It's a good idea to go with a certified instructor or one who is finishing up certification. Certification can take 1-2 years, and you have to have a certain level of experience in pilates to start the program.1. does instructor have to be certified, and, if so, are all certifications created equal?
You'll want to ask about anything that might be specifically relevant to you. For example, if you have had an injury or have a natural anomaly in your anatomy, you'll want to ask if the instructor has experience with this AND whether or not you can talk to other students who have this same condition. This way, you can really get a sense of how this form of pilates and this instructor will work with you, and whether they can work with you.2. what other questions should i pose to the potential instructor?
Another area to talk about is what your goals are or may be and how the pilates instructor would suggest you work to reach those goals. You might also discuss timelines -- expectations as to when you should see results, etc.
They are actually quite similar, but I would first look at the certifying methods as well as the 'history' of the style -- how it relates to Pilates original work, where the deviations are, and where the primary focus of the particular style is. For example, some are focused on "slimming" while others are focused on "spinal alignment" and still others are other elements. When you meet with an instructor in that style, talk to the person about their background before and around pilates, why they chose this style, and how they work with this information, as well as what they 'add to it' from their own experience, education, and teaching.3. how do I pick a specific pilates method (i noticed there are mat workouts, Stott(?), Romana?, etc.
Most studios will have information on their web site about this -- if it's really particular -- or you can just ask the staff when you arrive. For the most part, just be nice and well mannered, and you'll be fine.4. what should I know about the studio etiquette?
This depends upon a lot of factors. One-four, typically speaking, tends to be the average for people. Most of the people whom I know go twice a week -- usually one is a private lesson or small group (i.e., 2-3 people) and usually one 'class' (of about 6-10 people).5. how many classes a week are optimal?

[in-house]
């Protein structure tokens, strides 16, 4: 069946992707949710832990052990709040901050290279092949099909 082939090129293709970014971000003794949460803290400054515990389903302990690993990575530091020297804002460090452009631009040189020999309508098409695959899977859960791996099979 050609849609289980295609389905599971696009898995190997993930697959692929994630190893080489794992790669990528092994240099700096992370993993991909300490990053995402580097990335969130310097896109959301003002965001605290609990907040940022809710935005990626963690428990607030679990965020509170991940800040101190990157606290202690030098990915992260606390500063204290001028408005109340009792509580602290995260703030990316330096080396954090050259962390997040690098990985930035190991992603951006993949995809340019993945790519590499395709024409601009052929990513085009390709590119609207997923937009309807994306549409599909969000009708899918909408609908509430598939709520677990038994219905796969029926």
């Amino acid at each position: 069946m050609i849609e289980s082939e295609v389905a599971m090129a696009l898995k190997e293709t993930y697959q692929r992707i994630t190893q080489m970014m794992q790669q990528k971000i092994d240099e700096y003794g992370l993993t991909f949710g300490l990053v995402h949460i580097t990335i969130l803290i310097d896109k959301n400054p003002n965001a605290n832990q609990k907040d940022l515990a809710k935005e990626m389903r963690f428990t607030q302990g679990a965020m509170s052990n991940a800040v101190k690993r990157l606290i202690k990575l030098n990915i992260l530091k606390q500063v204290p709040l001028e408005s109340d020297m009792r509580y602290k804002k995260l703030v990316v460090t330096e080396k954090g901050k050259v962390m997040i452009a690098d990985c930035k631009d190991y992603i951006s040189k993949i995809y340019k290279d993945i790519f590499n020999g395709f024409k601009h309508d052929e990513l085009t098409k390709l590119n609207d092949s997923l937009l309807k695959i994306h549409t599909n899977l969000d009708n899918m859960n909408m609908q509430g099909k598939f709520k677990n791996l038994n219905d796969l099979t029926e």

For me, your best bet is to start with some private lessons and work on the machines. Mat pilates is actually quite advanced work, so I would wait until you have some experience before getting into it.5. anything else I should be aware of?
This being the case, Stott pilates is probably a good choice for you, with their emphasis on spinal integrity. This is what my friends teach and study, so I do have the most experience with it and enjoy it. It's definitely worth asking around, talking about what your specific issues are, and making sure that your teacher understands what you are talking about.I think I will start with a few private lessons first. Since it is a substantial financial investment for me and I do have pre-existing back pain issues, I am being extra careful. Your comments are appreciated.
Ask for those references too. Be clear "Do you have other students who have a condition similar to mine? If so, would it be possible for me to contact them and speak to them before we have our lessons. I'd just like their insights and feed back with regards to their condition and your teaching."
I do this quite frequently for my potential students with special needs.